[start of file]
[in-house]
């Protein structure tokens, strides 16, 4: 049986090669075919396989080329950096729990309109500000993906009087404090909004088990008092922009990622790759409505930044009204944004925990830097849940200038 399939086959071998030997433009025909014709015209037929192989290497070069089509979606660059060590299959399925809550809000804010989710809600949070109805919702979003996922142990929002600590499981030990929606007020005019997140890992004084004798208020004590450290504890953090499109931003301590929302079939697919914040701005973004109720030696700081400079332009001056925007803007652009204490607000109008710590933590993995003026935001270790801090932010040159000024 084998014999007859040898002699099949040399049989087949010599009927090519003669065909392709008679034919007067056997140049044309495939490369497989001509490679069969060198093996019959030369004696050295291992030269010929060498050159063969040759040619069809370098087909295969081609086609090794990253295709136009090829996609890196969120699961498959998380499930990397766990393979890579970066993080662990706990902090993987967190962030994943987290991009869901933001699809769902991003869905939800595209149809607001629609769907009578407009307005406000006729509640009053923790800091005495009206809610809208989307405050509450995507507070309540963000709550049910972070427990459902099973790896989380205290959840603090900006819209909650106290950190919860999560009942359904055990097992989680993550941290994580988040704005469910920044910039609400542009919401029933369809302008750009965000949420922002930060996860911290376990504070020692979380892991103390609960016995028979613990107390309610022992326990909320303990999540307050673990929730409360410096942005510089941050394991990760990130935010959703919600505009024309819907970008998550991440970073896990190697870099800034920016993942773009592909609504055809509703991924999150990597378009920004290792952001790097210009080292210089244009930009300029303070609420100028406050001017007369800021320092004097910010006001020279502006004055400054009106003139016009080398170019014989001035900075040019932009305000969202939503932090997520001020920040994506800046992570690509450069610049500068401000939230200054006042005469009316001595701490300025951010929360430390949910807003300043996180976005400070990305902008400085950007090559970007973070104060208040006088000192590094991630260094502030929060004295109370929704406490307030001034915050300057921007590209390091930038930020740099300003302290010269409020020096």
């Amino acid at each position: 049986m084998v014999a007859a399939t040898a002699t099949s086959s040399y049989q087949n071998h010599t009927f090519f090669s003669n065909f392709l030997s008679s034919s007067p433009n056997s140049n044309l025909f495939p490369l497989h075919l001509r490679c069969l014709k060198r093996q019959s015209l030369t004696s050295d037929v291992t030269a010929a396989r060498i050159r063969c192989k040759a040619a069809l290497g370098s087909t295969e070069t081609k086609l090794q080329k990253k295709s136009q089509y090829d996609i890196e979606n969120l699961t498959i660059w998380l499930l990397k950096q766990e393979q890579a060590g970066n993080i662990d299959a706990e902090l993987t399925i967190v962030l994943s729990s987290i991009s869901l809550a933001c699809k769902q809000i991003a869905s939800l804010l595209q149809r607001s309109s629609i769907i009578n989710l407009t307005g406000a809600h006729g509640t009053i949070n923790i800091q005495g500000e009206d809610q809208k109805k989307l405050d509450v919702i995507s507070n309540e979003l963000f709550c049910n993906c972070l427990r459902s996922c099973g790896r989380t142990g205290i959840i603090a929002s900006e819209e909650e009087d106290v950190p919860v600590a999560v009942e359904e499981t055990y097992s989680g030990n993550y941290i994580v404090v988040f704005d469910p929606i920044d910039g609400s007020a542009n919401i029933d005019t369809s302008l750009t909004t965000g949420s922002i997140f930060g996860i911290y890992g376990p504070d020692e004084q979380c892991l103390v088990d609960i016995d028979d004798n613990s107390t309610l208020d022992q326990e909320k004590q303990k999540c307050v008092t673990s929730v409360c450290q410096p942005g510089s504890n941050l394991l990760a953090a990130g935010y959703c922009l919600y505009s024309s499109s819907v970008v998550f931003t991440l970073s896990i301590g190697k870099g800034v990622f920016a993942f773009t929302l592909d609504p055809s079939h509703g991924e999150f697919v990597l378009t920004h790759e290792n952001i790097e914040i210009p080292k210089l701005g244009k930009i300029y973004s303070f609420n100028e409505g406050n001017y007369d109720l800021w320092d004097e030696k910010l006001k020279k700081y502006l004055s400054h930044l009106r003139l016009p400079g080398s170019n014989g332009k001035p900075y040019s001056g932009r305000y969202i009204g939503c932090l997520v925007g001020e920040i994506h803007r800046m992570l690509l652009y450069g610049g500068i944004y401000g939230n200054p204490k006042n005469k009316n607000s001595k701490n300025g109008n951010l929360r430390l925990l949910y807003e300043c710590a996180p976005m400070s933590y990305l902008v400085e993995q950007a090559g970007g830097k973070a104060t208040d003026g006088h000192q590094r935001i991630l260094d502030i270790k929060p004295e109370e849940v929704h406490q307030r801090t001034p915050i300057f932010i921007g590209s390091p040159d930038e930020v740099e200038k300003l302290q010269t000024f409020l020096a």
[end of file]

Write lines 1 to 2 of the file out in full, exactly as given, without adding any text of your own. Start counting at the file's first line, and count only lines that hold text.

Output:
[in-house]
């Protein structure tokens, strides 16, 4: 049986090669075919396989080329950096729990309109500000993906009087404090909004088990008092922009990622790759409505930044009204944004925990830097849940200038 399939086959071998030997433009025909014709015209037929192989290497070069089509979606660059060590299959399925809550809000804010989710809600949070109805919702979003996922142990929002600590499981030990929606007020005019997140890992004084004798208020004590450290504890953090499109931003301590929302079939697919914040701005973004109720030696700081400079332009001056925007803007652009204490607000109008710590933590993995003026935001270790801090932010040159000024 084998014999007859040898002699099949040399049989087949010599009927090519003669065909392709008679034919007067056997140049044309495939490369497989001509490679069969060198093996019959030369004696050295291992030269010929060498050159063969040759040619069809370098087909295969081609086609090794990253295709136009090829996609890196969120699961498959998380499930990397766990393979890579970066993080662990706990902090993987967190962030994943987290991009869901933001699809769902991003869905939800595209149809607001629609769907009578407009307005406000006729509640009053923790800091005495009206809610809208989307405050509450995507507070309540963000709550049910972070427990459902099973790896989380205290959840603090900006819209909650106290950190919860999560009942359904055990097992989680993550941290994580988040704005469910920044910039609400542009919401029933369809302008750009965000949420922002930060996860911290376990504070020692979380892991103390609960016995028979613990107390309610022992326990909320303990999540307050673990929730409360410096942005510089941050394991990760990130935010959703919600505009024309819907970008998550991440970073896990190697870099800034920016993942773009592909609504055809509703991924999150990597378009920004290792952001790097210009080292210089244009930009300029303070609420100028406050001017007369800021320092004097910010006001020279502006004055400054009106003139016009080398170019014989001035900075040019932009305000969202939503932090997520001020920040994506800046992570690509450069610049500068401000939230200054006042005469009316001595701490300025951010929360430390949910807003300043996180976005400070990305902008400085950007090559970007973070104060208040006088000192590094991630260094502030929060004295109370929704406490307030001034915050300057921007590209390091930038930020740099300003302290010269409020020096």